News Article | April 7, 2016
New results from NANOGrav -- the North American Nanohertz Observatory for Gravitational Waves -- establish astrophysically significant limits in the search for low-frequency gravitational waves. This result provides insight into how often galaxies merge and how those merging galaxies evolve over time. To obtain this result, scientists required an exquisitely precise, nine-year pulsar-monitoring campaign conducted by two of the most sensitive radio telescopes on Earth, the Green Bank Telescope in West Virginia and the Arecibo Observatory in Puerto Rico.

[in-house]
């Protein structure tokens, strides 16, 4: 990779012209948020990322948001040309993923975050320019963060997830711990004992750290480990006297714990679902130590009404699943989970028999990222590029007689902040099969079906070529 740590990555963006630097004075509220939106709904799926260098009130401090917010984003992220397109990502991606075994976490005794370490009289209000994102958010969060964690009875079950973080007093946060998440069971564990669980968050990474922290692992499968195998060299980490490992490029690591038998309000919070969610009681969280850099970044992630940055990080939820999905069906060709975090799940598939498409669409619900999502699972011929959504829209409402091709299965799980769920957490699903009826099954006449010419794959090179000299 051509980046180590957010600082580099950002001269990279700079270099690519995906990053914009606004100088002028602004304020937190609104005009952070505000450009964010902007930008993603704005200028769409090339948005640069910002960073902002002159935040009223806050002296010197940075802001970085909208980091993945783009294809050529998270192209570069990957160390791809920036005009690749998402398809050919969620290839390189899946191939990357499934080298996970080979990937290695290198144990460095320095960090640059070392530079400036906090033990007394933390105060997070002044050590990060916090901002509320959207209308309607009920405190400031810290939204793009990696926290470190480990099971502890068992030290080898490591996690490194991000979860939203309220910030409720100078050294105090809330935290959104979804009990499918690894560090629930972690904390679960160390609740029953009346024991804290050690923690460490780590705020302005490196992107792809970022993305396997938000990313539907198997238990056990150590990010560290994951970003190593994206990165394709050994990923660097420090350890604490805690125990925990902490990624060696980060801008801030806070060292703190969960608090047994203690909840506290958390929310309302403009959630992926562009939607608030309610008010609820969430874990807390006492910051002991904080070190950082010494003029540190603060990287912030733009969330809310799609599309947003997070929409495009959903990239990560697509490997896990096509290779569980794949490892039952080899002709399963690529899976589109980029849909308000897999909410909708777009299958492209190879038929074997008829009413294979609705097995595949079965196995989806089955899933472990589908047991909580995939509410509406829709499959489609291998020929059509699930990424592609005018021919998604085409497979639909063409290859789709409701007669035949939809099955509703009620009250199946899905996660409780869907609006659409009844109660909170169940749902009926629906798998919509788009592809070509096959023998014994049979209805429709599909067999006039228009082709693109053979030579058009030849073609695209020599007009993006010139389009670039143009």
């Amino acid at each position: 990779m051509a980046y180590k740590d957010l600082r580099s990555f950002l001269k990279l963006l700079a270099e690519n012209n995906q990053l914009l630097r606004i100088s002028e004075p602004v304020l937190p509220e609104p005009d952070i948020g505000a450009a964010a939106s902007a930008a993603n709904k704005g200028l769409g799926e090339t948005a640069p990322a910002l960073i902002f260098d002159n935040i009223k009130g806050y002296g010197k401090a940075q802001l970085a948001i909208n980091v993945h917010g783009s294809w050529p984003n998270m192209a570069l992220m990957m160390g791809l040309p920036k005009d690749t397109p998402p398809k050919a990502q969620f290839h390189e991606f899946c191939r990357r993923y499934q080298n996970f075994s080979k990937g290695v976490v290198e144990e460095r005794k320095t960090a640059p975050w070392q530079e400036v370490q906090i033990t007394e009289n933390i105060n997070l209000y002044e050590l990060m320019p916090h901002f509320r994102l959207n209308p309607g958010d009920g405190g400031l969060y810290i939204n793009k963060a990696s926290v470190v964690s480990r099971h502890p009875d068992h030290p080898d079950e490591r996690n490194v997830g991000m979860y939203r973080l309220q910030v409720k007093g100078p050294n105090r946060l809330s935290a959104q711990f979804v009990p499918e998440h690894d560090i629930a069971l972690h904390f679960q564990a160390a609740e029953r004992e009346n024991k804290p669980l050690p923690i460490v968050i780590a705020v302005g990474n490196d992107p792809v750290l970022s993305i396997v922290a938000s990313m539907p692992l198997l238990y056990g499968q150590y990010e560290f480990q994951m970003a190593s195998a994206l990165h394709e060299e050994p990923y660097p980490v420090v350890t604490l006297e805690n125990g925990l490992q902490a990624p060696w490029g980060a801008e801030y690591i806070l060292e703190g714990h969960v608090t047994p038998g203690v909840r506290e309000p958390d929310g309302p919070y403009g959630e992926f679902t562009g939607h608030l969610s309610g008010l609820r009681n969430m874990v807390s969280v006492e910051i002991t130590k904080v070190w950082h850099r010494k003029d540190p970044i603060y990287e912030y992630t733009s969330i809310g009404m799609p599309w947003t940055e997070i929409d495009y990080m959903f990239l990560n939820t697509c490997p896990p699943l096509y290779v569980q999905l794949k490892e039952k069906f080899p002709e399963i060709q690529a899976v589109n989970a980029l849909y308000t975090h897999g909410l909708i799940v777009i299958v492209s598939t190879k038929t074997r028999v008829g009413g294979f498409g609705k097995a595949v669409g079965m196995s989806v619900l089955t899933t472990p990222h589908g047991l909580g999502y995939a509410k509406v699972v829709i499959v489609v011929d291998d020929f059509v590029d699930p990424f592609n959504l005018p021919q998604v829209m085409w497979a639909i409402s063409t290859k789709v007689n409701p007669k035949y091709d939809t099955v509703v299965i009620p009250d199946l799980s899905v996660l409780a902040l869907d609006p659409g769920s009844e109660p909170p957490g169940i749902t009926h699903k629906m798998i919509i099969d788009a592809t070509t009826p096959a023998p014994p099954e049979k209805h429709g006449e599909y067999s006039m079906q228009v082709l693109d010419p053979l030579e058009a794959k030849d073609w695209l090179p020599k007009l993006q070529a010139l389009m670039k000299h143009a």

A Swiss company is set to become the first firm to capture carbon dioxide from the air and sell it on a commercial scale, a stepping stone to larger facilities that could one day help to combat global warming. Around July, Climeworks will start capturing some 75 tonnes of CO per month at its plant near Zurich, then selling the gas to nearby greenhouses to boost crop growth. Another company — Carbon Engineering in Calgary, Canada, which has been capturing CO since October but is yet to bring it to market — hopes to show that it can convert the gas into liquid fuel. Facilities worldwide already capture the gas from power-plant exhausts, but until 2015 only small demonstration projects sucked it up from air. Human trials will get under way for treatments that use DNA-editing technologies. Sangamo Biosciences in Richmond, California, will test the use of enzymes called zinc-finger nucleases to correct a gene defect that causes haemophilia. Working with Biogen of Cambridge, Massachusetts, it will also start a trial to look at whether the technique can boost a functional form of haemo-globin in people with the blood disorder β-thalassaemia. Scientists and ethicists hope to agree on broad safety and ethical guidelines for gene editing in humans in late 2016. And this year could see the birth of the first gene-edited monkeys that show symptoms of the human disorders they are designed to model. Physicists think there is a good chance that they will see the first evidence of gravitational waves — ripples in space-time caused by dense, moving objects such as spiralling neutron stars — thanks to the Advanced Laser Interferometer Gravitational-Wave Observatory (Advanced LIGO). And Japan will launch Astro-H, a next-generation X-ray satellite observatory that, among other things, could confirm or refute the claim that heavy neutrinos give off dark-matter signals known as bulbulons. Hints of a potential new particle from the supercharged Large Hadron Collider (LHC), which has been running at record energies since last June, could become clearer as the machine rapidly accumulates data. Even if the particle is not confirmed, the LHC could still unearth other exotic phenomena, such as glueballs: particles made entirely of the carriers of the strong nuclear force. Scientists will soon hear whether funding for research that makes viruses more dangerous can resume. In October 2014, the US government abruptly suspended financial support for ‘gain-of-function’ studies. These experiments could increase understanding of how certain pathogens evolve and how they can be destroyed, but critics say that the work also boosts the risk of, for example, accidental release of deadly viruses. A risk–benefit analysis was completed in December 2015, and the US National Science Advisory Board for Biosecurity will issue recommendations in the next few months on whether to resume funding — potentially with tightened restrictions on the research. One lucky research group will win a $50-million grant for heart-disease research from Internet giant Google and the American Heart Association. Google’s disease-research portfolio is growing, and neuroscientists are eager to see what Thomas Insel, former director of the US National Institute of Mental Health, will do at the firm, where he has been leading a mental-health effort since November. Private funding could also make its mark in space: the non-profit Planetary Society in Pasadena, California, plans to launch a US$4.5-million mission in April to test its light-driven spacecraft, LightSail. The orbits of Earth and Mars will bring the planets close to each other this year, creating the perfect opportunity for a trip to the red planet. A joint mission between the European Space Agency (ESA) and Roscosmos will capitalize on that chance. Launching in March, ExoMars 2016 will analyse gases in Mars’s atmosphere and test landing technology. Farther afield, NASA’s Juno mission will arrive at Jupiter in July. In September, ESA’s craft Rosetta will make a death dive into the comet it orbits; mourners can console themselves with the launch of NASA’s OSIRIS-REx, a mission to bring back samples from the asteroid Bennu. Hot on the heels of the launch of the US$100-million Dark Matter Particle Explorer (DAMPE) last December, China’s National Space Science Center will launch the second and third space-science probes in its planned series of five. The world’s first quantum communications test satellite will blast off in June, and the Hard X-ray Modulation Telescope — which will scour the sky for energetic sources of radiation, such as black holes and neutron stars — will fly by the end of the year. September will see China complete construction of the 500-meter Aperture Spherical Radio Telescope (FAST), which will supersede Puerto Rico’s Arecibo Observatory as the world’s largest radio telescope. In Hawaii, the team behind the controversial Thirty Meter Telescope, which had its construction permit revoked in December, will try to work out whether and how it can move the project forward. The first results from an ambitious project to analyse the world’s microbial communities are expected this year. The Earth Microbiome Project, which launched in 2010, aims to sequence and characterize at least 200,000 samples of microbial DNA taken from everything from Komodo dragon tongues to soil in the Siberian tundra. The project promises to uncover unprecedented levels of biological diversity. In November, the United States will elect a new president. If a Republican takes the White House, long-debated plans to bury nuclear waste at Yucca Mountain in Nevada may well resurface, and federal funding for climate and social science could face the chop. And if Canada’s Liberal government lives up to its pre-election promises, the country will get a chief science officer, who researchers trust will arrive with a drive to rebuild the depleted ranks of government scientists. Neuroscientists hope to finally identify genes that are crucial to regulating the timing and duration of sleep but have been difficult to tease out, possibly because they also have other functions in the brain. Pinpointing these genes could shed light on sleep disorders and some psychiatric illnesses, which scientists now realize are linked to highly disrupted sleep patterns. The SESAME (Synchrotron-light for Experimental Science and Applications in the Middle East) facility will switch on in Jordan towards the end of 2016. The ring-shaped particle accelerator will generate intense light to probe materials and biological structures down to the atomic level. It is the region’s first major international research facility, and a rare collaboration between governments including Iran, Israel and the Palestinian Authority. Support to build a similar facility in Africa is likely to gather pace. And in June, scientists will get to use bright X-ray beams at the world’s first fourth-generation synchrotron, MAX IV in Lund, Sweden.